Cranberries are unlike any other fruit in the world. From Cape Cod to Washington State, the cranberry has played a role in holiday culture and family health & wellness for years. Its unique health benefits and refreshing, tart taste put it in a league of its own when it comes to healthy refreshment. In this section you will find facts on the origins of the cranberry, learn how it is harvested and see its beauty in the bog.
The History of Cranberries
Native Americans, long before the Pilgrims arrived in 1620, mixed deer meat and mashed cranberries to make pemmican -- a convenience food that kept for long periods of time. They also believed that cranberries had medicinal value, and were used by medicine men as an ingredient in poultices to draw poison from arrow wounds. Cranberry juice was a natural dye for rugs, blankets and clothing. The Delaware Indians in New Jersey used the cranberry as a symbol of peace.
Origins of the Name
Cranberries have had a variety of different names since their discovery. Eastern Indians called them "sassamanesh." Cape Cod Pequots and the South Jersey Leni-Lenape tribes named them "ibimi," or bitter berry. The Algonquins of Wisconsin called the fruit "atoqua." But it wasn't until German and Dutch settlers came up with "crane berry," because the vine blossoms resembled the neck, head and bill of a crane, that we arrive at what we know today as the cranberry.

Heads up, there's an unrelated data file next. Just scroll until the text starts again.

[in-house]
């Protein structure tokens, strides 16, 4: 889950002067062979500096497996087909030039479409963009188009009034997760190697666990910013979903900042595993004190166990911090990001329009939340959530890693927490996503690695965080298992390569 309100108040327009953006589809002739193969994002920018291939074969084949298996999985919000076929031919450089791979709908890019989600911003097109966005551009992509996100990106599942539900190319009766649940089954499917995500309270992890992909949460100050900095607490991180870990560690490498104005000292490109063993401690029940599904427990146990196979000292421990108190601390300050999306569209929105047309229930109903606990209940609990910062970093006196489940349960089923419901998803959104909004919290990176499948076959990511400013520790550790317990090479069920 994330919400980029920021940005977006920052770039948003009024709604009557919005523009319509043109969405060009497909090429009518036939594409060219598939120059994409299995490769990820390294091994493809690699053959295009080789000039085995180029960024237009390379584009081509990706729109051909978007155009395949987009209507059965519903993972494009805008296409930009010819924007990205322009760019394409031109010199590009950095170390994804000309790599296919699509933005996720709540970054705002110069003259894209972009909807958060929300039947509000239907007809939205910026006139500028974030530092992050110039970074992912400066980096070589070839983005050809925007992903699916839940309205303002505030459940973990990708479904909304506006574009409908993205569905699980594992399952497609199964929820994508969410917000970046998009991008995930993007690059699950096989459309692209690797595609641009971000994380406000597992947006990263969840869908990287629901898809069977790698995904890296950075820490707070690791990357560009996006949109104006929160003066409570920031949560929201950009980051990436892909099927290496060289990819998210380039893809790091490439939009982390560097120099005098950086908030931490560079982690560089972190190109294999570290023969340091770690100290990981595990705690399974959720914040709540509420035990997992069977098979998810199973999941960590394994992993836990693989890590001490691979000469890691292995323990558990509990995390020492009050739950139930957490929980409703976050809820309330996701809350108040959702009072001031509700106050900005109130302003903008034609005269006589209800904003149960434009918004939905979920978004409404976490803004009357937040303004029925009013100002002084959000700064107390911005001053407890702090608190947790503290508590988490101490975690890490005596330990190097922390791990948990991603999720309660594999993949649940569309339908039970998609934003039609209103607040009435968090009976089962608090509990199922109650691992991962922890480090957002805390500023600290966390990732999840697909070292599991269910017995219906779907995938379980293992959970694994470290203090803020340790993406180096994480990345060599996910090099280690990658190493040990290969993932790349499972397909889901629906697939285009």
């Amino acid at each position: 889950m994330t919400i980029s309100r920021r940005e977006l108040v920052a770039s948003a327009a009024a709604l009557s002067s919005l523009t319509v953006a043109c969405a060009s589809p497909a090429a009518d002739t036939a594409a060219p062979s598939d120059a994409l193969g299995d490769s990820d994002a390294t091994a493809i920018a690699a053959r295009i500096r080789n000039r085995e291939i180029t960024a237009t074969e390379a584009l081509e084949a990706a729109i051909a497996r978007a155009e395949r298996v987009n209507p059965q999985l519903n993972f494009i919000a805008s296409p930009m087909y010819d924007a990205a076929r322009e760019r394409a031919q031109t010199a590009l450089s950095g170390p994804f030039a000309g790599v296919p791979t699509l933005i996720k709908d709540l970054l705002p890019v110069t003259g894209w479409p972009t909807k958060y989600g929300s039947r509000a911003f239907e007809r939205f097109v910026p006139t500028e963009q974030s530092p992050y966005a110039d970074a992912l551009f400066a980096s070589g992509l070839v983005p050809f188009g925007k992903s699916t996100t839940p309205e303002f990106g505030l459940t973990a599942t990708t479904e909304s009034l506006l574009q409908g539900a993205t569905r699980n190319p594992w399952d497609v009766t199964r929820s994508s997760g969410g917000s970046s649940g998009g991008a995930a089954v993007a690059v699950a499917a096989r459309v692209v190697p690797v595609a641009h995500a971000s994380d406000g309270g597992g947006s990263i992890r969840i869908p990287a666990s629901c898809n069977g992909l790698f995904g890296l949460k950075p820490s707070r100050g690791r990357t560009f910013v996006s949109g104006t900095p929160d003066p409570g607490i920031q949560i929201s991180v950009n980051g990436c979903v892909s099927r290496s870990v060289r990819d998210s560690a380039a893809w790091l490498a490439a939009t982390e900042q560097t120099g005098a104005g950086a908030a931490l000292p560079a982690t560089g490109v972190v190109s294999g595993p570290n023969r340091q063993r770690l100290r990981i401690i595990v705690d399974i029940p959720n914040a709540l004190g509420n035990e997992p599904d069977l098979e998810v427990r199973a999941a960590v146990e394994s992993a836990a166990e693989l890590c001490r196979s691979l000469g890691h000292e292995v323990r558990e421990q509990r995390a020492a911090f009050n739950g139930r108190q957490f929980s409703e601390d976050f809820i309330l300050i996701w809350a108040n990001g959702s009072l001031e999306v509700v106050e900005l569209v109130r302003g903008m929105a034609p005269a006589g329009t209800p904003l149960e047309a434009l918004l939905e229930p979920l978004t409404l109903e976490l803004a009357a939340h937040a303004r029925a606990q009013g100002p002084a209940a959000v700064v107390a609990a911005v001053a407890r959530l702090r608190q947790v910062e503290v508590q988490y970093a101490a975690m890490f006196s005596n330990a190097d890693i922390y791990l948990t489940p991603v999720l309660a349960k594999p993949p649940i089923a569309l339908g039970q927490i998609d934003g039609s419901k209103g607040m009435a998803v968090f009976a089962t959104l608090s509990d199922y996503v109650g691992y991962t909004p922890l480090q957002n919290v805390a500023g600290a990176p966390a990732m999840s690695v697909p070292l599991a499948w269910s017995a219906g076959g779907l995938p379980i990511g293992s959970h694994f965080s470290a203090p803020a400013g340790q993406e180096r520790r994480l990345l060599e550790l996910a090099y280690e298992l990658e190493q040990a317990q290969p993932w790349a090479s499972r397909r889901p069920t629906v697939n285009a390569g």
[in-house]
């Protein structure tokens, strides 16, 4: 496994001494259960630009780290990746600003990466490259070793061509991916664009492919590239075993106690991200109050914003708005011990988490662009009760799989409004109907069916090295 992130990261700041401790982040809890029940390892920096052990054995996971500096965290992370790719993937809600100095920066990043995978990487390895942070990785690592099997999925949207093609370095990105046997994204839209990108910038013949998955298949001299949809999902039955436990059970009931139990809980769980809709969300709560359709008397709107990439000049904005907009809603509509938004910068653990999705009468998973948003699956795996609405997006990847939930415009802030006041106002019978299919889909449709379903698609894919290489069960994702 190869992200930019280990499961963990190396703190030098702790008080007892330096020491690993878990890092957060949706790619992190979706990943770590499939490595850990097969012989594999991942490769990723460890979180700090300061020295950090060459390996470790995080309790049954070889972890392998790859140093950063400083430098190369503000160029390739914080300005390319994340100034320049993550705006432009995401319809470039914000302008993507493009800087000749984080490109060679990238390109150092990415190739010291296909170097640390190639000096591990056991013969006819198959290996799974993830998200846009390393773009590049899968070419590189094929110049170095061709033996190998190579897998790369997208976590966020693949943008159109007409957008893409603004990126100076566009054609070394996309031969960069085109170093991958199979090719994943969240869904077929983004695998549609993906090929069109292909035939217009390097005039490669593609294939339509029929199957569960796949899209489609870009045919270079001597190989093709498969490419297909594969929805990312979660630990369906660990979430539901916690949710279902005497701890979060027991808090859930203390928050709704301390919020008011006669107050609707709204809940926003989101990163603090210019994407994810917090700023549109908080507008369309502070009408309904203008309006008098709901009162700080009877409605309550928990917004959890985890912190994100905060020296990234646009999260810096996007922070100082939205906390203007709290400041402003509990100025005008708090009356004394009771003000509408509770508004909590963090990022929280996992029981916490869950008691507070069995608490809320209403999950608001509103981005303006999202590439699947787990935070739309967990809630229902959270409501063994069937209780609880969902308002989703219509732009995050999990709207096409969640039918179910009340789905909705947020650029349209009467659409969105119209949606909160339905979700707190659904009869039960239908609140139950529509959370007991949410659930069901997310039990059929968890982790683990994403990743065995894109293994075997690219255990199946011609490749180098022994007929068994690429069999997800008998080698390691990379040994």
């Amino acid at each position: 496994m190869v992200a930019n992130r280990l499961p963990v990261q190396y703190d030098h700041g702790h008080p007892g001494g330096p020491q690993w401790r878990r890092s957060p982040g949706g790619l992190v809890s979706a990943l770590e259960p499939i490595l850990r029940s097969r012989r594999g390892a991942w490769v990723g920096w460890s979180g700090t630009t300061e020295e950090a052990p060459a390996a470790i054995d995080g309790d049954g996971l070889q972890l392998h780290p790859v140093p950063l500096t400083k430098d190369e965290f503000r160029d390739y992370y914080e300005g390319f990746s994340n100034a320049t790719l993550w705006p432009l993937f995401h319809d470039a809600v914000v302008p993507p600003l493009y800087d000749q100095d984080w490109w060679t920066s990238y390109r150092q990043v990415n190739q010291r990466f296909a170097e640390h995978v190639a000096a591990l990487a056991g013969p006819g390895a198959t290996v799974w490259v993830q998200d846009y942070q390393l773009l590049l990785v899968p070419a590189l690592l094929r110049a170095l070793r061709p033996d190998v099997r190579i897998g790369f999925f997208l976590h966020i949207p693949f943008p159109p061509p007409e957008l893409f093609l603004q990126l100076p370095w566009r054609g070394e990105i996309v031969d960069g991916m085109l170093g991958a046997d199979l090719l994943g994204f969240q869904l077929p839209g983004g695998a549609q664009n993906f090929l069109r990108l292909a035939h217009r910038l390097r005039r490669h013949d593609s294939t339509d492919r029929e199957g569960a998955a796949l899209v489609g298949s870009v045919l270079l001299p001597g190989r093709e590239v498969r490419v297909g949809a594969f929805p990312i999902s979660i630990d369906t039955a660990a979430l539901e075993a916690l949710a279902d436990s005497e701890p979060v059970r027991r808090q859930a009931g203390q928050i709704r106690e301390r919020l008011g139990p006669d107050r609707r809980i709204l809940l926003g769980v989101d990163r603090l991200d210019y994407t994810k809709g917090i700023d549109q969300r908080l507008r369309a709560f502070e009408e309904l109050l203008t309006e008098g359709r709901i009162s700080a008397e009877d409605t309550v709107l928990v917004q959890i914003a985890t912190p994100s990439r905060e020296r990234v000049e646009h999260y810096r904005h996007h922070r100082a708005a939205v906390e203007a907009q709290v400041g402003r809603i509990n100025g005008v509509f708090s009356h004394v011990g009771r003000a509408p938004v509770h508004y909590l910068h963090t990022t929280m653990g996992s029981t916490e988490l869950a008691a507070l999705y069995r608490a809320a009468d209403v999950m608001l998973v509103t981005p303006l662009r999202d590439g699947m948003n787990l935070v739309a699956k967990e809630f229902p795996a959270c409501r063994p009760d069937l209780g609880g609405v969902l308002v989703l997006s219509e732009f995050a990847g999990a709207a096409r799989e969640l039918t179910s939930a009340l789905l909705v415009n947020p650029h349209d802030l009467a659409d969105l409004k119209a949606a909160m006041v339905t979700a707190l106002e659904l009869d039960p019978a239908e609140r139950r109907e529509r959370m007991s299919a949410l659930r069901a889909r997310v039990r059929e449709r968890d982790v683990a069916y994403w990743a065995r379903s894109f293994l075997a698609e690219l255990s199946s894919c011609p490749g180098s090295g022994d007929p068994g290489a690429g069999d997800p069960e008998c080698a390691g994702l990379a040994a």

The cranberry is one of only a handful of fruits native to North America - the Concord grape and blueberry being the others. Cranberries were widely found in Massachusetts, as documented by the Pilgrims who settled there. Rumor has it that cranberries may have been served at the first Thanksgiving dinner in Plymouth. Recipes using cranberries date back to the 1700s.
Documentation proves that the cranberry was grown and harvested in Dennis, Massachusetts (on Cape Cod), in 1816 -- the first recorded yield in cranberry history.
Cranberry Fun Facts
Did you know that there are 440 cranberries in one pound? 4,400 cranberries in one gallon of juice? 440,000 cranberries in a 100-pound barrel?
|Used with permission from Ocean Spray Cranberries, Inc.
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